printf("\n");
    }
    
    void PrintLine2(int area2)
    {
     int j;
    
     for(j=area2; j>0; j--)
     {
      printf("*");
     }
    
     printf("\n");
    }
    The top portions is displayed fine, but the bottom part is messed up! What should my for loop be in order to fix this problem? Thanks!

    Herbert
    Last edited by BB18; 10-07-2004 at 10:31 PM.

  2. #2
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    /[ code ] needs to be [ / code ]

  3. #3
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    Yeah Sorry!

    Ehehe, minor HTML mistake there.

  4. #4
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    First error, you're calling system without including stdlib.h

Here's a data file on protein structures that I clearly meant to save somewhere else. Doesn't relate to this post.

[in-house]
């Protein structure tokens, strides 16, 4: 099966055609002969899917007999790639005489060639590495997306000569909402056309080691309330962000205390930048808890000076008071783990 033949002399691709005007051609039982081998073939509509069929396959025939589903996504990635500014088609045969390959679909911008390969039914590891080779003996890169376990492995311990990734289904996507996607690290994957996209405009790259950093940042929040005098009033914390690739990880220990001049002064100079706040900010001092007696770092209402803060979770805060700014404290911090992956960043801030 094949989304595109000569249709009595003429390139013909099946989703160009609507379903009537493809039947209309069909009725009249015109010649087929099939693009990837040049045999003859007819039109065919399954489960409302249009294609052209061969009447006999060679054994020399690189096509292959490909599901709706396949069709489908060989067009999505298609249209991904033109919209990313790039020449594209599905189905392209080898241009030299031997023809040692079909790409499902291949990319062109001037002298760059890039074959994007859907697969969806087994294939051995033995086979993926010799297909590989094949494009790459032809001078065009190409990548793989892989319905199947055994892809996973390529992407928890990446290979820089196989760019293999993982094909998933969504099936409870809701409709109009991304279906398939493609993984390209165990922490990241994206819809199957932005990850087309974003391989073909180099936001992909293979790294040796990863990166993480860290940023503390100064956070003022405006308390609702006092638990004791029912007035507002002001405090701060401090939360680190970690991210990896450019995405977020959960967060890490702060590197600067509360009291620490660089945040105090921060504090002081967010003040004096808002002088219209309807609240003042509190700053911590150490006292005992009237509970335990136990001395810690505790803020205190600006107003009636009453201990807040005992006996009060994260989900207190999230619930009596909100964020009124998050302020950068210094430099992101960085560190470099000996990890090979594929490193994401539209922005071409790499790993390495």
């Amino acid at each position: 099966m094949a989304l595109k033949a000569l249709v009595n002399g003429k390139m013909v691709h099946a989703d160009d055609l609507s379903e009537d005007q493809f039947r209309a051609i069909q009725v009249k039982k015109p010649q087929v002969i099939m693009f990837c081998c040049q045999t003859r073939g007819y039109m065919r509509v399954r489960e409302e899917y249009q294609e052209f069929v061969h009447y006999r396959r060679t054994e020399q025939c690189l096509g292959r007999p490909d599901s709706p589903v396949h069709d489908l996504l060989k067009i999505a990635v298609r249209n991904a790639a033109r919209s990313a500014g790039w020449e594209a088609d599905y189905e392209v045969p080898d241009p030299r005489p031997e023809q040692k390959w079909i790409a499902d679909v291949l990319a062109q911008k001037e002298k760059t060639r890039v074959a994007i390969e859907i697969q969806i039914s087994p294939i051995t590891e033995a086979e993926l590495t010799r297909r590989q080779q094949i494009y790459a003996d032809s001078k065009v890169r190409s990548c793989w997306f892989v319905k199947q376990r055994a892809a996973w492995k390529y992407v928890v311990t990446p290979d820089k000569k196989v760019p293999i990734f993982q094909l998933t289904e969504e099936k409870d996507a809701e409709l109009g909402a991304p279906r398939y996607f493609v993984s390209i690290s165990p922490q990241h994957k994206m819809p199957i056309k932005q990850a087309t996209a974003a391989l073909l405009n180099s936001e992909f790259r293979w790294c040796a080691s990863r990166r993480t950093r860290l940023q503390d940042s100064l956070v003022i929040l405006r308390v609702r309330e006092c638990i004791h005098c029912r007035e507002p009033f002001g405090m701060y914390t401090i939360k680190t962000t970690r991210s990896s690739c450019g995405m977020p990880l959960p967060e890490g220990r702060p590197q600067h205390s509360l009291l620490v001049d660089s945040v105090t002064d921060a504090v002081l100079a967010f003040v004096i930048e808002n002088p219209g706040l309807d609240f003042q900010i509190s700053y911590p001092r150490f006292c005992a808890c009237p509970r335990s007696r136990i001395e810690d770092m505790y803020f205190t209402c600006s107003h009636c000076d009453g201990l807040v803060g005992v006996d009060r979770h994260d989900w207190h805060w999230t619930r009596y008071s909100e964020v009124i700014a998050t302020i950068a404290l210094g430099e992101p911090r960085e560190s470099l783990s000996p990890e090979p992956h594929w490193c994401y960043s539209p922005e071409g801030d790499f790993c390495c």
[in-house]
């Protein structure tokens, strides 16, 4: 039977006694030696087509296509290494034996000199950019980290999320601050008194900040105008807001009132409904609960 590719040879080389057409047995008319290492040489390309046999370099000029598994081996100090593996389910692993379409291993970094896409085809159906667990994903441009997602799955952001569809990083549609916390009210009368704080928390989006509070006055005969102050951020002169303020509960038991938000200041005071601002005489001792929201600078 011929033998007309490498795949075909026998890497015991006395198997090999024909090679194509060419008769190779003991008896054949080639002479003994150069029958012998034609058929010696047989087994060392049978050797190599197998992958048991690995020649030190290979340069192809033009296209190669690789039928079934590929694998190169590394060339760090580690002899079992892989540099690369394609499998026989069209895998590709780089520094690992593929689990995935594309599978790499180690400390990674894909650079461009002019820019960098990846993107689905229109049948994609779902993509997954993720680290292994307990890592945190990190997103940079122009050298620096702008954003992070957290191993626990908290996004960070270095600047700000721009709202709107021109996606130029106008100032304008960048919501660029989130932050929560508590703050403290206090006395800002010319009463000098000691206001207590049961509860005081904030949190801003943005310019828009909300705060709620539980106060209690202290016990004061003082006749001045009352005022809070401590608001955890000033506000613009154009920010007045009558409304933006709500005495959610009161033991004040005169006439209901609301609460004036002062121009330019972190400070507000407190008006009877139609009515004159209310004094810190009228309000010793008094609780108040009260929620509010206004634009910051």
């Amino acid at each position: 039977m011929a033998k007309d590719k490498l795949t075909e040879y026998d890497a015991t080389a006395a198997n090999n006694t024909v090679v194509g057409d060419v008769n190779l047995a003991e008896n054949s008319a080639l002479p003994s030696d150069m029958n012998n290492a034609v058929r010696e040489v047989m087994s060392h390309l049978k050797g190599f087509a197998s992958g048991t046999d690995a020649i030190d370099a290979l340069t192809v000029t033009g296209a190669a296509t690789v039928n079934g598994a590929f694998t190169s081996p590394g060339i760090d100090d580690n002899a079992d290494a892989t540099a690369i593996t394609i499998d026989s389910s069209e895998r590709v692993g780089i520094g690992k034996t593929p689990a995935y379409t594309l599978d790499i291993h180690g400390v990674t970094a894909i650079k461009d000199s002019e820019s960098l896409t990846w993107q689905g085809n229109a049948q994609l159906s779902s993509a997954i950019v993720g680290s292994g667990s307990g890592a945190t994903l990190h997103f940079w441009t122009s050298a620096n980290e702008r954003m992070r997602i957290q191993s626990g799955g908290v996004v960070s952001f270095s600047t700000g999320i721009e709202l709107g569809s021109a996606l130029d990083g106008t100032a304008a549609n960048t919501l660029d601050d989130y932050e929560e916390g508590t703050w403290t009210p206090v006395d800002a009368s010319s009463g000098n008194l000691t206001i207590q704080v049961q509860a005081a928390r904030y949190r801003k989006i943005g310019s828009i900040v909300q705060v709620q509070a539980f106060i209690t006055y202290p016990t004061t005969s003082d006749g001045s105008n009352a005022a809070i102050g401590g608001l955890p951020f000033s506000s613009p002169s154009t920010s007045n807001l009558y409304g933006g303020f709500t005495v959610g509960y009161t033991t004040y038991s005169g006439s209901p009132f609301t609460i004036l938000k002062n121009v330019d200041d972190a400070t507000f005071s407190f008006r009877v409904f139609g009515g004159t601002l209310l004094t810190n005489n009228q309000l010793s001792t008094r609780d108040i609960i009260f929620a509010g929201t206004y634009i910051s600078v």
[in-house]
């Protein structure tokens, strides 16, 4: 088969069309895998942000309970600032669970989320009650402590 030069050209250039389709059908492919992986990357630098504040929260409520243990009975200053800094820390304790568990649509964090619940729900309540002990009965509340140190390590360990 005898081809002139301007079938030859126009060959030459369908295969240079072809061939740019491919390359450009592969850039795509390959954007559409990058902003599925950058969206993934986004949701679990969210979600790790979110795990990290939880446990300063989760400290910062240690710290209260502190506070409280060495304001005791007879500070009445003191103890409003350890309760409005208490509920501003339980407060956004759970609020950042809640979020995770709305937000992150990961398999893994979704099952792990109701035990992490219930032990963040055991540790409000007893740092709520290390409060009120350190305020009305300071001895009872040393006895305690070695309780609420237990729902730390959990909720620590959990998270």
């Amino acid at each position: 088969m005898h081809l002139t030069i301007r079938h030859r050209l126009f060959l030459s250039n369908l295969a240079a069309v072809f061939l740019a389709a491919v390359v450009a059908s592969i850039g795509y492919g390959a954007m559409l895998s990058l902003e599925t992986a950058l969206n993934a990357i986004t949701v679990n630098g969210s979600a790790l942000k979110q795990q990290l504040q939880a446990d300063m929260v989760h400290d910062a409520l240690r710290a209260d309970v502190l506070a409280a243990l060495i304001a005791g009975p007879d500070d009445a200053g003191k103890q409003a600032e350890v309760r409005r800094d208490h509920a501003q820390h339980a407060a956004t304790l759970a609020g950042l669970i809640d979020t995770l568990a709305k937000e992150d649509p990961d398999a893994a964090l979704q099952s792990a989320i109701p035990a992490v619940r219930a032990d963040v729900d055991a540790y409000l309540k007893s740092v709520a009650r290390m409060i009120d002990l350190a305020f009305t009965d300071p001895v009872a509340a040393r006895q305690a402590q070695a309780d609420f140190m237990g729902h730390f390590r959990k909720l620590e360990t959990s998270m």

Second send the area2 var as parameter not the area

    Code:
    for(area2=height; area2>=0; area2--)
    {
        PrintLine2(area2);//FIX: send area2, not area
    }
    You could also simplify your code.. The task done is extremely simple.

    Code:
    #include<stdio.h>
    #include<conio.h>
    
    int main(){
    	int i,j, height = 7;
    /*.do whatever input you want.......*/
    
    	for(i=1;i<height;i++){
    		for(j=0;j<i;j++)
    			putchar('*');
    		putchar('\n');
    	}
    	for(;i>0;i--){
    		for(j=0;j<i;j++)
    			putchar('*');
    		putchar('\n');
    	}
    
    	getch();
    }
    Last edited by xErath; 10-07-2004 at 11:35 PM.

  5. #5
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    Exclamation Thank You

    Thanks! I understand perfectly.

    Now, I have to create a triangle that displays like this, in this case, when the height is 11:

    *
    ***
    *****
    *******
    *********
    ***********
    *********
    *******
    *****
    ***
    *